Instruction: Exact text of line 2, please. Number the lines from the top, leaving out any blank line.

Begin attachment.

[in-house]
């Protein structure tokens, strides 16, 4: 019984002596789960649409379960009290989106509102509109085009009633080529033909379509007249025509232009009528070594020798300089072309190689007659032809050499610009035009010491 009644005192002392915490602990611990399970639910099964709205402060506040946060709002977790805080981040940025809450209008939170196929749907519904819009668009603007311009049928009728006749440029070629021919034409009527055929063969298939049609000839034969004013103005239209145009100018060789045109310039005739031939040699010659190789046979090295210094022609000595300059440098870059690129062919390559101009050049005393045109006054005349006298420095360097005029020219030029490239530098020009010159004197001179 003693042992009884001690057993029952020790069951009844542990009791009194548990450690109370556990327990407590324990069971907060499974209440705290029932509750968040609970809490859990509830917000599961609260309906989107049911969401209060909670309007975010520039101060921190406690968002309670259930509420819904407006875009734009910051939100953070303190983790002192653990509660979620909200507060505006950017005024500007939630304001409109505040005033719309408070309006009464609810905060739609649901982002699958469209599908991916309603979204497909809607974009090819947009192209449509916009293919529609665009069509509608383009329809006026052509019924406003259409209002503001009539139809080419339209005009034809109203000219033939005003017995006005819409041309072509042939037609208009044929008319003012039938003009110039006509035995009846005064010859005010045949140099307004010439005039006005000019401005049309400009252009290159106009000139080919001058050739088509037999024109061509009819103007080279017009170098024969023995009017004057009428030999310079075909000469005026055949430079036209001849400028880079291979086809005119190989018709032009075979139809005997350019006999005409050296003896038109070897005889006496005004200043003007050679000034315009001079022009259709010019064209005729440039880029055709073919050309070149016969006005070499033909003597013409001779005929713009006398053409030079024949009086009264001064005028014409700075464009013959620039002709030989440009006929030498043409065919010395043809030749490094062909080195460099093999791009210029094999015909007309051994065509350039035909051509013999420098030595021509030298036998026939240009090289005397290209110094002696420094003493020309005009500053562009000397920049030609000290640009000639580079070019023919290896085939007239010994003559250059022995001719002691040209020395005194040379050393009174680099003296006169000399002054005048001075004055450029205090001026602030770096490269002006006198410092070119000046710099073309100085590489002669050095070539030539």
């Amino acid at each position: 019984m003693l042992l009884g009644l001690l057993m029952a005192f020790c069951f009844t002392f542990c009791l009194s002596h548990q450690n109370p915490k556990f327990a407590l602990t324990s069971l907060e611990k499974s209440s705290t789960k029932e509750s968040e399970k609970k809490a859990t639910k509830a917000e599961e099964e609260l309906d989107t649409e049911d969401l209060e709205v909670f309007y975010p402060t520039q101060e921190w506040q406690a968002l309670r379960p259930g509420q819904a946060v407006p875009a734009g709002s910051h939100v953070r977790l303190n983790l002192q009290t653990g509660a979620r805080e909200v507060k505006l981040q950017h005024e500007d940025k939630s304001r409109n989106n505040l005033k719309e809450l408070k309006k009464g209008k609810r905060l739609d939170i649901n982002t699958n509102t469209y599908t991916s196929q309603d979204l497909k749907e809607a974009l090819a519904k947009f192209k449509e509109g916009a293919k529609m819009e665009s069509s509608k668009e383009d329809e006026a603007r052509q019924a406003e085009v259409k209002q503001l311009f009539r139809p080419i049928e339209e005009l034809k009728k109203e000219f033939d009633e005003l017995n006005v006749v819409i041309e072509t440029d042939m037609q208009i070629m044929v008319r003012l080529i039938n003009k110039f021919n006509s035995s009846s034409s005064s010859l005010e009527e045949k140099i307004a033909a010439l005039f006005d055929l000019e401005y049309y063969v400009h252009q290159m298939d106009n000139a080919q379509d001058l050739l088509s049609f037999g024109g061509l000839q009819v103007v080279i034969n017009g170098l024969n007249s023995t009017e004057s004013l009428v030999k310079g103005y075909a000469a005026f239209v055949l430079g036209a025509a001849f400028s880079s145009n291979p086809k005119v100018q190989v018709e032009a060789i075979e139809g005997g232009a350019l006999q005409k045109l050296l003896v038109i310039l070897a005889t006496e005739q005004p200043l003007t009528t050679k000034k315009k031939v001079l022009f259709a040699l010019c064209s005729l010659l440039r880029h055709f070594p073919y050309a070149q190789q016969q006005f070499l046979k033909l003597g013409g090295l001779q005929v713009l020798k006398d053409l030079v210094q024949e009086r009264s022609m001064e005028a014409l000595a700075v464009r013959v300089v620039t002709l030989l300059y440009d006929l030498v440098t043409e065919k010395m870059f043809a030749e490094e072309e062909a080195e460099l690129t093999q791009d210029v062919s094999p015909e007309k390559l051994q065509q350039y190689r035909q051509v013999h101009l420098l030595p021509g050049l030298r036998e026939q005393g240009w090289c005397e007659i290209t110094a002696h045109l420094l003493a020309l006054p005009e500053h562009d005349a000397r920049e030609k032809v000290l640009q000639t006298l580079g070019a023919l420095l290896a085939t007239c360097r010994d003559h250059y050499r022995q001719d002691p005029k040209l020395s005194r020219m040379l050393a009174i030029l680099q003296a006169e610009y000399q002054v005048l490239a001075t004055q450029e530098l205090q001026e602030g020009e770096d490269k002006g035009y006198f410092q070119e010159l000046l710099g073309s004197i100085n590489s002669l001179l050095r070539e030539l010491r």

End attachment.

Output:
């Protein structure tokens, strides 16, 4: 019984002596789960649409379960009290989106509102509109085009009633080529033909379509007249025509232009009528070594020798300089072309190689007659032809050499610009035009010491 009644005192002392915490602990611990399970639910099964709205402060506040946060709002977790805080981040940025809450209008939170196929749907519904819009668009603007311009049928009728006749440029070629021919034409009527055929063969298939049609000839034969004013103005239209145009100018060789045109310039005739031939040699010659190789046979090295210094022609000595300059440098870059690129062919390559101009050049005393045109006054005349006298420095360097005029020219030029490239530098020009010159004197001179 003693042992009884001690057993029952020790069951009844542990009791009194548990450690109370556990327990407590324990069971907060499974209440705290029932509750968040609970809490859990509830917000599961609260309906989107049911969401209060909670309007975010520039101060921190406690968002309670259930509420819904407006875009734009910051939100953070303190983790002192653990509660979620909200507060505006950017005024500007939630304001409109505040005033719309408070309006009464609810905060739609649901982002699958469209599908991916309603979204497909809607974009090819947009192209449509916009293919529609665009069509509608383009329809006026052509019924406003259409209002503001009539139809080419339209005009034809109203000219033939005003017995006005819409041309072509042939037609208009044929008319003012039938003009110039006509035995009846005064010859005010045949140099307004010439005039006005000019401005049309400009252009290159106009000139080919001058050739088509037999024109061509009819103007080279017009170098024969023995009017004057009428030999310079075909000469005026055949430079036209001849400028880079291979086809005119190989018709032009075979139809005997350019006999005409050296003896038109070897005889006496005004200043003007050679000034315009001079022009259709010019064209005729440039880029055709073919050309070149016969006005070499033909003597013409001779005929713009006398053409030079024949009086009264001064005028014409700075464009013959620039002709030989440009006929030498043409065919010395043809030749490094062909080195460099093999791009210029094999015909007309051994065509350039035909051509013999420098030595021509030298036998026939240009090289005397290209110094002696420094003493020309005009500053562009000397920049030609000290640009000639580079070019023919290896085939007239010994003559250059022995001719002691040209020395005194040379050393009174680099003296006169000399002054005048001075004055450029205090001026602030770096490269002006006198410092070119000046710099073309100085590489002669050095070539030539």